NIH…Turning Discovery Into Health® 

Reference 

Gestational Influenza and bipolar Disorder in Adult Offspring. Parboosing R, Bao Y, Shen L, Schaefer CA, Brown AS. JAMA Psychiatry, May 8, 2013.

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Pregnancy and Flu Vaccination

September 15, 2010

Dear Colleague:

Advice from a healthcare provider plays an important role in a pregnant and postpartum woman’s decision to get vaccinated against seasonal influenza. The American Academy of Family Physicians (AAFP), American Academy of Pediatrics (AAP), American College of Nurse-Midwives (ACNM), American College of Obstetricians and Gynecologists (The College), American Medical Association (AMA), American Nurses Association (ANA), American Osteopathic Association (AOA), American Pharmacists Association (APhA), Association of Women’s Health, Obstetric and Neonatal Nurses (AWHONN), March of Dimes, and Centers for Disease Control and Prevention (CDC) are asking for your help in urging your pregnant and postpartum patients to get vaccinated against seasonal influenza.

The Advisory Committee on Immunization Practices (ACIP) recommends that pregnant and postpartum women receive the seasonal influenza vaccine this year, even if they received 2009 H1N1 or seasonal influenza vaccine last year. Lack of awareness of the benefits of vaccination and concerns about vaccine safety are common barriers to influenza vaccination of pregnant and postpartum women. To overcome these barriers, some key points have been provided below.

Pregnant women should receive seasonal influenza vaccine.

  1. Influenza is more likely to cause severe illness in pregnant women than in women who are not pregnant. Changes in the immune system, heart, and lungs during pregnancy make pregnant women more prone to severe illness from influenza.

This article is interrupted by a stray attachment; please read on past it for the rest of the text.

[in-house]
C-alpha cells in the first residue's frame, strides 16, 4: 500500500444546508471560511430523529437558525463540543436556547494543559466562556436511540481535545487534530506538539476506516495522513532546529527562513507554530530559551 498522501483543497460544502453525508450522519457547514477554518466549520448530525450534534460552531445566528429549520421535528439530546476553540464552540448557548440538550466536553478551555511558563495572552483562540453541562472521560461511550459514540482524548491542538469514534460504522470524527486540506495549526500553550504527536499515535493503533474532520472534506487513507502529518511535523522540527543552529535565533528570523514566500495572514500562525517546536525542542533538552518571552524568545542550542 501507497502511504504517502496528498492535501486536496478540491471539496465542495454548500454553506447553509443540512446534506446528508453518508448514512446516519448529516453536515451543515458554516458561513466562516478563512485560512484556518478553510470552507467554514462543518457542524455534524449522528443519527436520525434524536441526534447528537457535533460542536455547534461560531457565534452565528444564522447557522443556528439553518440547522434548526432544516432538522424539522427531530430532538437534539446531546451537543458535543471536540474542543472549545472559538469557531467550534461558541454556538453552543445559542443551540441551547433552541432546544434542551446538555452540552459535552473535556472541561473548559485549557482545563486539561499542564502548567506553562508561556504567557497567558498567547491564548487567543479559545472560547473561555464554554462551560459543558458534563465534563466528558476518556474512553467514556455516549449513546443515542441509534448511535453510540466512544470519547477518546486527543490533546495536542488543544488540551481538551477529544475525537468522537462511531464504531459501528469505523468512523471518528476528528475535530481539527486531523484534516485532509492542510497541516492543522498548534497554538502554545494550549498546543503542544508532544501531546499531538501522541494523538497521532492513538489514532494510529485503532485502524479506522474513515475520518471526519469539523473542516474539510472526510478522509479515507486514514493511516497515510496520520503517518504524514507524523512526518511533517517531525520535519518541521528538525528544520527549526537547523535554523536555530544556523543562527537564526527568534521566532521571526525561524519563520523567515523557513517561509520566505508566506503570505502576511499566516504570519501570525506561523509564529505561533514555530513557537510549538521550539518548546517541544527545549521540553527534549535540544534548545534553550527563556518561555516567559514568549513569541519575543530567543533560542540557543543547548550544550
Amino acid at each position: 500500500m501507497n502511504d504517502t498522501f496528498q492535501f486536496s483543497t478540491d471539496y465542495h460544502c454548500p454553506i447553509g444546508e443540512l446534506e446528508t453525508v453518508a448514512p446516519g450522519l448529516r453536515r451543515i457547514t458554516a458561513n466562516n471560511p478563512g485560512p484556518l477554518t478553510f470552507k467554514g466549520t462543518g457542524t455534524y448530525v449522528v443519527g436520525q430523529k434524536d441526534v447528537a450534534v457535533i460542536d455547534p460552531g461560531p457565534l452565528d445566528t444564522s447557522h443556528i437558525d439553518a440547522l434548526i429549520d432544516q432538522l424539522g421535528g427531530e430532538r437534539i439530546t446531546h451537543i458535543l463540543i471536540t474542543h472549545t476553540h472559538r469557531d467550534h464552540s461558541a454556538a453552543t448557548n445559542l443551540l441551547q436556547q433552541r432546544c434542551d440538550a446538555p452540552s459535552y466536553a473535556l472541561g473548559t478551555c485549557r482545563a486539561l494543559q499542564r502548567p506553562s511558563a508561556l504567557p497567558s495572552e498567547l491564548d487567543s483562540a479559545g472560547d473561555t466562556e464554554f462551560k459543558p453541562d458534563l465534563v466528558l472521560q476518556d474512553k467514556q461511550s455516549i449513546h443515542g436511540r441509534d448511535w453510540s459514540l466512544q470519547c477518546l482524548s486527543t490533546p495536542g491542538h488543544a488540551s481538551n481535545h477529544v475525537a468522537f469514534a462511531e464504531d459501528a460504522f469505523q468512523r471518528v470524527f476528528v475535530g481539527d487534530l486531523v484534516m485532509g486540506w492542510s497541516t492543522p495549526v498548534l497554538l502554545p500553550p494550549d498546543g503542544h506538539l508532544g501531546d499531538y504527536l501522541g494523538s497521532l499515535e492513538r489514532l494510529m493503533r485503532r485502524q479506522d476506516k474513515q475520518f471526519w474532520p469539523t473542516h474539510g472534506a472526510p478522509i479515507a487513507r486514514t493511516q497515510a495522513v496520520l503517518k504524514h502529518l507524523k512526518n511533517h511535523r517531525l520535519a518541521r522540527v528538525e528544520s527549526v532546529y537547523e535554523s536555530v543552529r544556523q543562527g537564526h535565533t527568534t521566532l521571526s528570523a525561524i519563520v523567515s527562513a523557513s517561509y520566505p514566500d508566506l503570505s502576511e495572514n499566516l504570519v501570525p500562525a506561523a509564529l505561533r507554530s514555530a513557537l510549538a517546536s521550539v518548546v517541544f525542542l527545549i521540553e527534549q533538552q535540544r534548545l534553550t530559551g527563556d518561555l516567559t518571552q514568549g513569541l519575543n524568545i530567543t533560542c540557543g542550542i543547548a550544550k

2. Risk of premature labor and delivery is increased in pregnant women with influenza.
  3. Vaccination during pregnancy has been shown to protect both the mother and her infant (up to 6 months old) from lab-confirmed influenza. Influenza hospitalization rates in infants <6 months of age are more than 10 times that of older children.
  4. Pregnant women represented 5% of 2009 H1N1 influenza deaths in the U.S., while only about 1% of the population was pregnant. Severe illness in postpartum women was also documented. 2009 H1N1 is expected to continue to circulate this influenza season and is included in the seasonal trivalent influenza vaccine this year.

Influenza vaccine is safe.

  1. Influenza vaccines have been given to millions of pregnant women over the last decade and have not been shown to cause harm to women or their infants.
  2. Influenza vaccine can be given to pregnant women in any trimester.
  3. Pregnant women should receive inactivated vaccine (flu shot) but should NOT receive the live attenuated vaccine (nasal spray).
  4. Postpartum women, even if they are breastfeeding, can receive either type of vaccine. Please encourage your pregnant and postpartum patients to get vaccinated against influenza. If you do not offer influenza vaccination, please find out who offers the vaccine in your community and send your pregnant and postpartum patients there. You play a crucial role in helping to prevent influenza in your patients and their infants, which can save their lives. More information can be found at: http://www.cdc.gov/flu/professionals/vaccination/. Free patient education resources (including for pregnant or postpartum patients) are available at www.cdc.gov/flu.
Sincerely,


Lori J. Heim, M.D.
President
American Academy of Family Physicians


Judith S. Palfrey, MD, FAAP
President
American Academy of Pediatrics


Holly Powell Kennedy, CNM, PhD, FACNM, FAAN
President
The American College of Nurse-Midwives


Ralph W. Hale, MD, FACOG
Executive Vice President
The American College of Obstetricians and Gynecologists


Michael D. Maves, MD, MBA
Executive Vice President/Chief Executive Officer
American Medical Association


Marla Weston, PhD, RN
Chief Executive Officer
American Nurses Association


Karen J. Nichols, DO
President
American Osteopathic Association


Thomas E. Meninghan, Pharmacist, BS Pharm, MBA, ScD, FAPhA
Executive Vice President and CEO
American Pharmacists Association


Karen Peddicord, RNC, PhD
Chief Executive Officer
Association of Women’s Health, Obstetric and Neonatal Nurses


Jennifer L. Howse, PhD
President
March of Dimes


Anne Schuchat, MD
RADM, United States Public Health Service Assistant Surgeon General
Director, National Center for Immunization and Respiratory Diseases